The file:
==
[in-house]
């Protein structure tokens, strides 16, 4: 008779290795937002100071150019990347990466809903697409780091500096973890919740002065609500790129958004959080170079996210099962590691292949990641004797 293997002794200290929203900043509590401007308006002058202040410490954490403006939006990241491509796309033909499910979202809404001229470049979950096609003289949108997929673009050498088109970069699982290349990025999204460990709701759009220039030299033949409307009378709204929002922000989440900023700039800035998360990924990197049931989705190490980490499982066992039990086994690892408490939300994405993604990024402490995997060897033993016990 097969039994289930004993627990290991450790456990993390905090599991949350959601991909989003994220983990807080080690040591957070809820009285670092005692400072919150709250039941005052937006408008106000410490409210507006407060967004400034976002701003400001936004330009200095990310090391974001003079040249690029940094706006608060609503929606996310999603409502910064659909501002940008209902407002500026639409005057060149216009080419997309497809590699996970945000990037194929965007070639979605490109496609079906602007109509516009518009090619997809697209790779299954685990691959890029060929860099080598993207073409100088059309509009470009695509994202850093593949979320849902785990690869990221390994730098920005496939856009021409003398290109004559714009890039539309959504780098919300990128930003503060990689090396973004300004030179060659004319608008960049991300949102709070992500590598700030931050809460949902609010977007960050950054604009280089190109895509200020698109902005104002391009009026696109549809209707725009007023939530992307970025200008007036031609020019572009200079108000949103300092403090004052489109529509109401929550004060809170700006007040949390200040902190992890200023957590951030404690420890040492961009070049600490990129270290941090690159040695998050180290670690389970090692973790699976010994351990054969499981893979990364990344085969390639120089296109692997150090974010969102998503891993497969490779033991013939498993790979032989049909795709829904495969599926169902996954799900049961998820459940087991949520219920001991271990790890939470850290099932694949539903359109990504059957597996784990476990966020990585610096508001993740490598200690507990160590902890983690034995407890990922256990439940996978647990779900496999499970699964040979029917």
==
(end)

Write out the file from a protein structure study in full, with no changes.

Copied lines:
[in-house]
């Protein structure tokens, strides 16, 4: 008779290795937002100071150019990347990466809903697409780091500096973890919740002065609500790129958004959080170079996210099962590691292949990641004797 293997002794200290929203900043509590401007308006002058202040410490954490403006939006990241491509796309033909499910979202809404001229470049979950096609003289949108997929673009050498088109970069699982290349990025999204460990709701759009220039030299033949409307009378709204929002922000989440900023700039800035998360990924990197049931989705190490980490499982066992039990086994690892408490939300994405993604990024402490995997060897033993016990 097969039994289930004993627990290991450790456990993390905090599991949350959601991909989003994220983990807080080690040591957070809820009285670092005692400072919150709250039941005052937006408008106000410490409210507006407060967004400034976002701003400001936004330009200095990310090391974001003079040249690029940094706006608060609503929606996310999603409502910064659909501002940008209902407002500026639409005057060149216009080419997309497809590699996970945000990037194929965007070639979605490109496609079906602007109509516009518009090619997809697209790779299954685990691959890029060929860099080598993207073409100088059309509009470009695509994202850093593949979320849902785990690869990221390994730098920005496939856009021409003398290109004559714009890039539309959504780098919300990128930003503060990689090396973004300004030179060659004319608008960049991300949102709070992500590598700030931050809460949902609010977007960050950054604009280089190109895509200020698109902005104002391009009026696109549809209707725009007023939530992307970025200008007036031609020019572009200079108000949103300092403090004052489109529509109401929550004060809170700006007040949390200040902190992890200023957590951030404690420890040492961009070049600490990129270290941090690159040695998050180290670690389970090692973790699976010994351990054969499981893979990364990344085969390639120089296109692997150090974010969102998503891993497969490779033991013939498993790979032989049909795709829904495969599926169902996954799900049961998820459940087991949520219920001991271990790890939470850290099932694949539903359109990504059957597996784990476990966020990585610096508001993740490598200690507990160590902890983690034995407890990922256990439940996978647990779900496999499970699964040979029917």